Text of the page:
Performance: sets vs dicts.
john at castleamber.com
Wed Sep 1 23:40:59 CEST 2010
Arnaud Delobelle <arnodel at googlemail.com> writes:
> Terry Reedy <tjreedy at udel.edu> writes:
>> On 9/1/2010 11:40 AM, Aahz wrote:
>>> I think that any implementation
>>> that doesn't have O(1) for list element access is fundamentally broken,
>> Whereas I think that that claim is fundamentally broken in multiple ways.
>>> and we should probably document that somewhere.
>> I agree that *current* algorithmic behavior of parts of CPython on
>> typical *current* hardware should be documented not just 'somewhere'
>> (which I understand it is, in the Wiki) but in a CPython doc included
>> in the doc set distributed with each release.
>> Perhaps someone or some group could write a HowTo on Programming with
>> CPython's Builtin Classes that would describe both the implementation
>> and performance and also the implications for coding style. In
>> particular, it could compare CPython's array lists and tuples to
>> singly linked lists (which are easily created in Python also).
>> But such a document, after stating that array access may be thought of
>> as constant time on current hardware to a useful first approximation,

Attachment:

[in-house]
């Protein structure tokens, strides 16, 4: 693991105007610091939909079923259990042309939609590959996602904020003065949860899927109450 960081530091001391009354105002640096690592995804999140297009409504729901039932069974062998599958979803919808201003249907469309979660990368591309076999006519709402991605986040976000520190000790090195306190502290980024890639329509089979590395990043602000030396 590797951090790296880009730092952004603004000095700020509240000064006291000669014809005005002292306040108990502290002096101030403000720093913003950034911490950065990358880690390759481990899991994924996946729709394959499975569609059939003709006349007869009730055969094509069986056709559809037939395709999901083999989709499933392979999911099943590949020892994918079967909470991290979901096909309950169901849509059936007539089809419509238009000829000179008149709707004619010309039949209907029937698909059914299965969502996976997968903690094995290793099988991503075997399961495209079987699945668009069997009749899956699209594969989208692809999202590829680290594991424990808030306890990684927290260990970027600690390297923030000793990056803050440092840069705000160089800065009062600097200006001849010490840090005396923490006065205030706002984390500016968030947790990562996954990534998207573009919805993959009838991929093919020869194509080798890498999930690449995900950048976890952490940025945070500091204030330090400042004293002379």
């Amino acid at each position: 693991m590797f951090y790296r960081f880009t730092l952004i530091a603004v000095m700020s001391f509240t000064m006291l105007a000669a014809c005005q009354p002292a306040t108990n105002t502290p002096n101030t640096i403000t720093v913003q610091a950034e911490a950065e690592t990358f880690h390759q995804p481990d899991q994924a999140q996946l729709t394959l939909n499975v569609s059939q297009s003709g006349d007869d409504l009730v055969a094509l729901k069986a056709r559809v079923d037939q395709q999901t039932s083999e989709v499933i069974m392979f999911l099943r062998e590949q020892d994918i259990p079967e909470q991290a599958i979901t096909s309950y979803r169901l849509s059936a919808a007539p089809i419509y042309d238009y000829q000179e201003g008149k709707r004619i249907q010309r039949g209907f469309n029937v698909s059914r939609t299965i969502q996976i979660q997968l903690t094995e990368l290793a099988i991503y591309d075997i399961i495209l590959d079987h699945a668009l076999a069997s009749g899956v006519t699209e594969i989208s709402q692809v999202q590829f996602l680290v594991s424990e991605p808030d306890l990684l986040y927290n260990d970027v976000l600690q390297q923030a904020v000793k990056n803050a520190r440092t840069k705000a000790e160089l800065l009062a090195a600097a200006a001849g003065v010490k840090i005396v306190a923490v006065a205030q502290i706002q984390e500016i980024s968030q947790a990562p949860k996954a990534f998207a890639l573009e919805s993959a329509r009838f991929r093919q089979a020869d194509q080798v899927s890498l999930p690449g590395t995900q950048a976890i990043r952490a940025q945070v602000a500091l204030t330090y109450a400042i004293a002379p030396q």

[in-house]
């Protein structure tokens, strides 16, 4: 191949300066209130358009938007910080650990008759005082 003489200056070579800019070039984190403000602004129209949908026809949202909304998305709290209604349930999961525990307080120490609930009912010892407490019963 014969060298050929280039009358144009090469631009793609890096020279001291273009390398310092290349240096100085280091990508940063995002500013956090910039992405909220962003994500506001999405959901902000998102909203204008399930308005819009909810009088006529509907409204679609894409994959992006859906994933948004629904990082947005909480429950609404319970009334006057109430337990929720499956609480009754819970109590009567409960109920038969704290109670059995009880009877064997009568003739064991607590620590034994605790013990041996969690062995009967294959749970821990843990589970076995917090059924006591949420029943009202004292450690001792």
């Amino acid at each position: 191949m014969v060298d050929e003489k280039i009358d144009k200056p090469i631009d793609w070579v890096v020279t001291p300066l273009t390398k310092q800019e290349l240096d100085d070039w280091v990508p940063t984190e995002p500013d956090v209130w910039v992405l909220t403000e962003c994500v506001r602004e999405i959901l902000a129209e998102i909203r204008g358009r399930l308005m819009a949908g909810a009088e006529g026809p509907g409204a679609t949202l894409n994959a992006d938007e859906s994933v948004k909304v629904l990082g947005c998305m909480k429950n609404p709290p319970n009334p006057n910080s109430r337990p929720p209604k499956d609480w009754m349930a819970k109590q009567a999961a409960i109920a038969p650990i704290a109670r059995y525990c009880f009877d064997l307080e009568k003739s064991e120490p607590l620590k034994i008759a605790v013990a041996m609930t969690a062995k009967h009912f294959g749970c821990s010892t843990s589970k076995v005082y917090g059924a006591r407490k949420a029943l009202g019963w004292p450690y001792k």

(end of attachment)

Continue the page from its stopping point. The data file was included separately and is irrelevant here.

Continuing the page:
>> should also state that repeated seqeuntial accessess may be *much*
>> faster than repeated random accessess. People in the high-performance
>> computing community are quite aware of this difference between
>> simplified lies and messy truth. Because of this, array algorithms are
>> (should be) written differently in Fortran and C because Fortran
>> stores arrays by columns and C by rows and because it is usually much
>> faster to access the next item than one far away.
> I don't understand what you're trying to say. Aahz didn't claim that
> random list element access was constant time, he said it was O(1) (and
> that it should be part of the Python spec that it is).
Uhm, O(1) /is/ constant time, see page 45 of Introduction to Algorithms,
John Bokma j3b
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